In Mozambique, Kroll was hired in 2017 by the Swedish embassy, under direction of local prosecutors, to conduct a forensic audit of three state-owned companies and $2 billion in loans from Credit Suisse and Russian lender VTB Capital. Kroll could not account for US$500 million and said that two of the companies were unlikely to make a profit off the assets they invested US$1.2 billion of the funds in.
The firm is also assisting ex-World Bank anti-corruption chief Leonard McCarthy on the DOJ-appointed monitorship of Russian telecoms company Mobile TeleSystems in connection with its FCPA settlement with the US Justice Department.
Kroll has a presence in almost 80 offices across the globe.
Kroll's impressive roster includes government agencies and multinationals. Private companies it has worked for include technology company Tesla, Mexican brewery Modelo - part of AB InBev - and Dutch bank ING.
Kroll has previously worked on an internal investigation into Brazilian state utility Eletrobras. The company settled an investigation by the Securities and Exchange Commission with a US$2.5 million penalty. The Justice Department did not bring an enforcement action.
Kroll also acted as the compliance monitor to the Bank of Tokyo Mitsubishi in connection with a consent order agreed with the New York State Department of Financial Services. Kroll helped review the institution's Bank Secrecy Act and anti-money laundering compliance and more.
About Kroll, a division of Duff & Phelps
Kroll is a leading global investigative consultancy, recognized for conducting complex cross-border and internal investigations internationally. For over 45 years, we have worked as a trusted partner to public and private companies, law firms, governments and government agencies, assisting them in conducting some of the most complex and sensitive investigations, forensic audits, compliance reviews, and internal control and fraud risk assessments.
We have an extensive track record of delivering independent, complex, cross-border investigations and forensic audits in difficult operating environments with sensitive political contexts. Our range of services includes forensic accounting, digital forensics, high-end investigative research, human source intelligence and proactive and reactive cybercrime responses. We have the depth and breadth of expertise to undertake complex cross-border investigations in virtually any region of the world.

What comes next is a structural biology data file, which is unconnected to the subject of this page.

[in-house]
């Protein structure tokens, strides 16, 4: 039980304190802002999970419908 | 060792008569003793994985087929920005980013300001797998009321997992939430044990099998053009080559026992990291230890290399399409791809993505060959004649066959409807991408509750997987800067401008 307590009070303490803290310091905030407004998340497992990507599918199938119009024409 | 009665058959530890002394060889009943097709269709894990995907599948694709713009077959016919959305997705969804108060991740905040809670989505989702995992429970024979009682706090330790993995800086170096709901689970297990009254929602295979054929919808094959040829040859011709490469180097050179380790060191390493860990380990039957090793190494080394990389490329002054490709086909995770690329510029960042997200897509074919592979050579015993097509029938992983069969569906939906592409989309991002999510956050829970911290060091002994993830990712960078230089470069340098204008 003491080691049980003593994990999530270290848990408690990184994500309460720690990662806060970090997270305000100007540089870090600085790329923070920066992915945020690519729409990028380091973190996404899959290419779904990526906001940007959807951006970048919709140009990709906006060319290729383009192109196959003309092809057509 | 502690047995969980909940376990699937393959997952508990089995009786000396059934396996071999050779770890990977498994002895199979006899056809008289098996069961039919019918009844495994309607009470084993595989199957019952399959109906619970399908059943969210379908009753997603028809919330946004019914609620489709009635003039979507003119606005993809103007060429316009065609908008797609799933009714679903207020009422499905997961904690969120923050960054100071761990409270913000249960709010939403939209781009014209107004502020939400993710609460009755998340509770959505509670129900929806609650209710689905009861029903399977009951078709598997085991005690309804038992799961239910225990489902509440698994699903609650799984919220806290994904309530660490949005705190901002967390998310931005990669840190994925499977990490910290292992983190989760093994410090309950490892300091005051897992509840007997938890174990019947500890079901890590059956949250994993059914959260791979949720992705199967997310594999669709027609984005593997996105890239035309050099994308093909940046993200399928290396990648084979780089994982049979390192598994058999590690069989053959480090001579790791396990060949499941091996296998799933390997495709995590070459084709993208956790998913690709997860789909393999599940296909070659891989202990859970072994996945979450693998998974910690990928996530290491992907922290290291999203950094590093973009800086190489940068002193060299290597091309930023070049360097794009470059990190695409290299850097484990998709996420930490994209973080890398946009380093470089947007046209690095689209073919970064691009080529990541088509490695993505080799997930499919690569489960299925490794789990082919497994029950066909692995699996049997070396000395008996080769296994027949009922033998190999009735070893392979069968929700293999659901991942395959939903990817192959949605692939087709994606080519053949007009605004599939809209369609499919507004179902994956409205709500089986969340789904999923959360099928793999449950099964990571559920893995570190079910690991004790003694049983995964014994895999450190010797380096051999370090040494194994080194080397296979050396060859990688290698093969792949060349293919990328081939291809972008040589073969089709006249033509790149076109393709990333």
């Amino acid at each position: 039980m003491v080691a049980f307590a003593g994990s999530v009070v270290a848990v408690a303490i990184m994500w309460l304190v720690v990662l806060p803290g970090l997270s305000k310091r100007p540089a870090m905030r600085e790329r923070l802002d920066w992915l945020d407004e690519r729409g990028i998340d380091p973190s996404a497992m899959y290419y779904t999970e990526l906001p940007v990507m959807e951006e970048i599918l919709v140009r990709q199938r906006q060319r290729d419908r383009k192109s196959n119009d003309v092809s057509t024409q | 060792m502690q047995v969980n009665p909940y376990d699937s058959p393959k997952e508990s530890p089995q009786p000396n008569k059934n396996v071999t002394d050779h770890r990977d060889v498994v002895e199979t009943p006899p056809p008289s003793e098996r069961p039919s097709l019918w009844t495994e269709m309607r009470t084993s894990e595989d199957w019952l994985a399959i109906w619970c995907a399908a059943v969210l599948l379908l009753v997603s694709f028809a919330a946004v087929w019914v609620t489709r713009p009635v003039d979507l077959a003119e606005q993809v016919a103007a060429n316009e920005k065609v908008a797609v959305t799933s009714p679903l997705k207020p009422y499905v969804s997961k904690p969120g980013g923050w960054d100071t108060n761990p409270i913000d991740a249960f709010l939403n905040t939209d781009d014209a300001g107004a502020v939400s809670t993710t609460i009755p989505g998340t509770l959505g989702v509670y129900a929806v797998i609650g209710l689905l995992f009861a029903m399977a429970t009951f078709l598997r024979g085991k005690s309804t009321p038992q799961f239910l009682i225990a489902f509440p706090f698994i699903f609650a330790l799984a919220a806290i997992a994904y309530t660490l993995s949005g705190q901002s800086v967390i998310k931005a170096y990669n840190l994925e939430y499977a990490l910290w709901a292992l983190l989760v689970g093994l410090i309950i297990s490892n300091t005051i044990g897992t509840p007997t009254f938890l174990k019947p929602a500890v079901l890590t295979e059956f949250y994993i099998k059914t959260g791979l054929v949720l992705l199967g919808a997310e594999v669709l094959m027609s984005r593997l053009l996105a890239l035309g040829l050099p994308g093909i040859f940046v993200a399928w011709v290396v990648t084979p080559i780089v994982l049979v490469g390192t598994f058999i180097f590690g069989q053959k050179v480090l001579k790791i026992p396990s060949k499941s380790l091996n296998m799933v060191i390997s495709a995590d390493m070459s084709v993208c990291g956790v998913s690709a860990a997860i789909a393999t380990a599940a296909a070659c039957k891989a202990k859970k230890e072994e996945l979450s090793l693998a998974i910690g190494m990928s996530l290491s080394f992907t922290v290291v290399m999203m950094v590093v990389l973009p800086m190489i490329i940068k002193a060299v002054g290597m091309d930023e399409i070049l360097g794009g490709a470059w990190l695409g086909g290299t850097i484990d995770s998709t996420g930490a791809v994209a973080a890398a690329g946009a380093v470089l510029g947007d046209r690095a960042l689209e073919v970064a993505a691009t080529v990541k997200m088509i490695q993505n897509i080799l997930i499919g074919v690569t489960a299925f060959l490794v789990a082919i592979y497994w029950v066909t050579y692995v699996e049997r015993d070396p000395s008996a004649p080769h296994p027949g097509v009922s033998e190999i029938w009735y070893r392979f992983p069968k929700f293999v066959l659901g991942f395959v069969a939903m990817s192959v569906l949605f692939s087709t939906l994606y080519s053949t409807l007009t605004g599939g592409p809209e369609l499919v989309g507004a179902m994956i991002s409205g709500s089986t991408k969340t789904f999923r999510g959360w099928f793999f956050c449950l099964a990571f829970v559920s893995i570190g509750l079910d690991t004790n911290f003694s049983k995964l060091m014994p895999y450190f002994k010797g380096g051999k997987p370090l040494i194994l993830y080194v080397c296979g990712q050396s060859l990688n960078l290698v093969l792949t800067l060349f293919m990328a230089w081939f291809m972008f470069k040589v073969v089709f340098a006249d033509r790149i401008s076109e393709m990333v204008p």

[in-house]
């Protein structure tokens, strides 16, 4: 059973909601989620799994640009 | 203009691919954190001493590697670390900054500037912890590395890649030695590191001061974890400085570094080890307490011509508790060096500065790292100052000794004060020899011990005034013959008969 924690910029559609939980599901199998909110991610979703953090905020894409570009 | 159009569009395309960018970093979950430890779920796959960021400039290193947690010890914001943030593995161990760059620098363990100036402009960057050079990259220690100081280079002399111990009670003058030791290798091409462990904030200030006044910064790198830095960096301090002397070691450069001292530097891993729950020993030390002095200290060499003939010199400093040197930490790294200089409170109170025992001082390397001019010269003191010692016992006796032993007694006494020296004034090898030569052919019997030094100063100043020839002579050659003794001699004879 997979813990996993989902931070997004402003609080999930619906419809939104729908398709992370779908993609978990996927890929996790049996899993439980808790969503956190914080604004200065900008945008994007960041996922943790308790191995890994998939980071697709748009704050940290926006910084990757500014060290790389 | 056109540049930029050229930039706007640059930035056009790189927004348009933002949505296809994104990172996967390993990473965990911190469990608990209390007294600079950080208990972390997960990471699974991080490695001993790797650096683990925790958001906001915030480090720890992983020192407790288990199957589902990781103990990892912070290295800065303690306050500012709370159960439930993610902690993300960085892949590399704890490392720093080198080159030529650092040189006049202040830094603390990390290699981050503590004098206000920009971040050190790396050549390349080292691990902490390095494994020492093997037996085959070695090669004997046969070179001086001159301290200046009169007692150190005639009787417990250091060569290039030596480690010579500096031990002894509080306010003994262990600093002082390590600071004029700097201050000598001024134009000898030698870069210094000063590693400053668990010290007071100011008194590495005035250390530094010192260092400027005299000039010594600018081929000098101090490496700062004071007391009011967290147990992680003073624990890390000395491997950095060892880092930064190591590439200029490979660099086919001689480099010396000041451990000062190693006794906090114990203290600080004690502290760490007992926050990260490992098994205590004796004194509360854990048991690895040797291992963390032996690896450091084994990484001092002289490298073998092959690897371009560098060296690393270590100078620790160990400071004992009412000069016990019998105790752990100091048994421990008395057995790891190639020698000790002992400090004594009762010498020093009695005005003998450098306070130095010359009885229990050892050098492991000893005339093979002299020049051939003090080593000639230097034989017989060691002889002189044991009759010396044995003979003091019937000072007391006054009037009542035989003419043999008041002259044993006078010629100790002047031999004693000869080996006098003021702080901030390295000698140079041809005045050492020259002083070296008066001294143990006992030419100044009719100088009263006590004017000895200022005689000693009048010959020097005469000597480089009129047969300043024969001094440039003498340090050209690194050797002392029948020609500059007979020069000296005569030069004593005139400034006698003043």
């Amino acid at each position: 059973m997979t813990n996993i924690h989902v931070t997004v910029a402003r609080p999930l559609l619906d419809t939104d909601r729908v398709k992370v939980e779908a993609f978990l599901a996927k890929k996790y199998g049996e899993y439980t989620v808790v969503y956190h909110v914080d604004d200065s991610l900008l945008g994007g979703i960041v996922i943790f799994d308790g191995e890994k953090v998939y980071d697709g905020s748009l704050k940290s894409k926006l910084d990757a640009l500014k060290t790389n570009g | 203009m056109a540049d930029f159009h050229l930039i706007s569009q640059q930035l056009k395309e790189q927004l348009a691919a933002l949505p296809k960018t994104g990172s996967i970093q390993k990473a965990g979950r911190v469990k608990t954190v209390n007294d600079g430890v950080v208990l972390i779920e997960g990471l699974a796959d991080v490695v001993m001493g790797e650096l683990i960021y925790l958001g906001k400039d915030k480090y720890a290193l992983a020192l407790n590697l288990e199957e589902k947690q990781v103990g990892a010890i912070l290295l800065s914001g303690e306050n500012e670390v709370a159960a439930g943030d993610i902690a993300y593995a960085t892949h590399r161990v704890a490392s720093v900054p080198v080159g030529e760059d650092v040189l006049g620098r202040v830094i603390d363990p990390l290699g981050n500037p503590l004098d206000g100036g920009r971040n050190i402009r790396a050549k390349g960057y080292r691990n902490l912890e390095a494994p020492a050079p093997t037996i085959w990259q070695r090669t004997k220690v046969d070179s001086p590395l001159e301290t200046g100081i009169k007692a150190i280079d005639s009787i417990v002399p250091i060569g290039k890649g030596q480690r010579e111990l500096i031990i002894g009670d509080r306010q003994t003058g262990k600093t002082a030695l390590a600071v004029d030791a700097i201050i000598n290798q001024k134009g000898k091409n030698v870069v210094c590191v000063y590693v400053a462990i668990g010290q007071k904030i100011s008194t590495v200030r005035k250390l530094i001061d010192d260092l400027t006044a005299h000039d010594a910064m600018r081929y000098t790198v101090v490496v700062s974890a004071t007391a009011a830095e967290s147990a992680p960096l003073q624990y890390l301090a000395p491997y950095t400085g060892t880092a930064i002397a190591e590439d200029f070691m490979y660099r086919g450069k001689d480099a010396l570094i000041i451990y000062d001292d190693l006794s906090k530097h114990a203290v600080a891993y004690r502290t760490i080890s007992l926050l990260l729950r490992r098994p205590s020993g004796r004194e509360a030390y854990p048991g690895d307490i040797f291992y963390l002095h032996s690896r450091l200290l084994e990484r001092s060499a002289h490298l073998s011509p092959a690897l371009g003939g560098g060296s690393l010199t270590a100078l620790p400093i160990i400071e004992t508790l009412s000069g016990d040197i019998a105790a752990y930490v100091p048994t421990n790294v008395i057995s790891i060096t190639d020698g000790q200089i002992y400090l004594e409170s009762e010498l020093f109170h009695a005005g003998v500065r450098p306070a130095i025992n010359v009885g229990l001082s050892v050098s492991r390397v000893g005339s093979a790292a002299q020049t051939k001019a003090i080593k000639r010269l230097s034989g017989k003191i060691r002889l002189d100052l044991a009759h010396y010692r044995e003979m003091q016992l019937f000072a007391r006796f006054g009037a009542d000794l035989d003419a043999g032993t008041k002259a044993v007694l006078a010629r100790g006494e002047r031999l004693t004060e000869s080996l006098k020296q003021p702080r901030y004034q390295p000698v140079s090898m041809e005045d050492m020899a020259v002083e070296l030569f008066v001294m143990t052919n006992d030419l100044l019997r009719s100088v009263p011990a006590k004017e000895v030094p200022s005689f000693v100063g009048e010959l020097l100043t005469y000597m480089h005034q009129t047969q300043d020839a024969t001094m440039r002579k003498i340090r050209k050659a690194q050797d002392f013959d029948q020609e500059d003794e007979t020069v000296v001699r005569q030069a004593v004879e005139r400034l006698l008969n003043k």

Why choose Kroll:
- Unmatched experience and expertise in challenging situations
Our depth of experience and expertise enables us to take an informed, proven approach to our clients’ most complex challenges.
- Excellence and efficiency through technology
We are constantly refining our extensive toolkit, applying the most appropriate technology to each investigation to deliver efficient, effective results.
- Global approach, local understanding
We leverage our technical expertise alongside our deep geopolitical and sectoral knowledge and experience to provide strategic advice and high-end consulting services.
Our one P&L structure allows us to deploy professionals around the world on matters relating to fraud, corruption and money laundering based on their experience.
- Truly independent advisors
Investigations are at our core. We are not an audit or accounting firm and as such, we have no conflicts that would dilute our focus and commitment.
Our recent publicly reported investigations include:
- Independent forensic audit of three state-owned enterprises in Mozambique to support a criminal enquiry being undertaken by the Public Prosecutor into the use of external loans totalling $2 billion
- Independent forensic audit of the Central Bank of Liberia for the United States Agency for International Development relating to concerns about the procurement, supply and use of new banknotes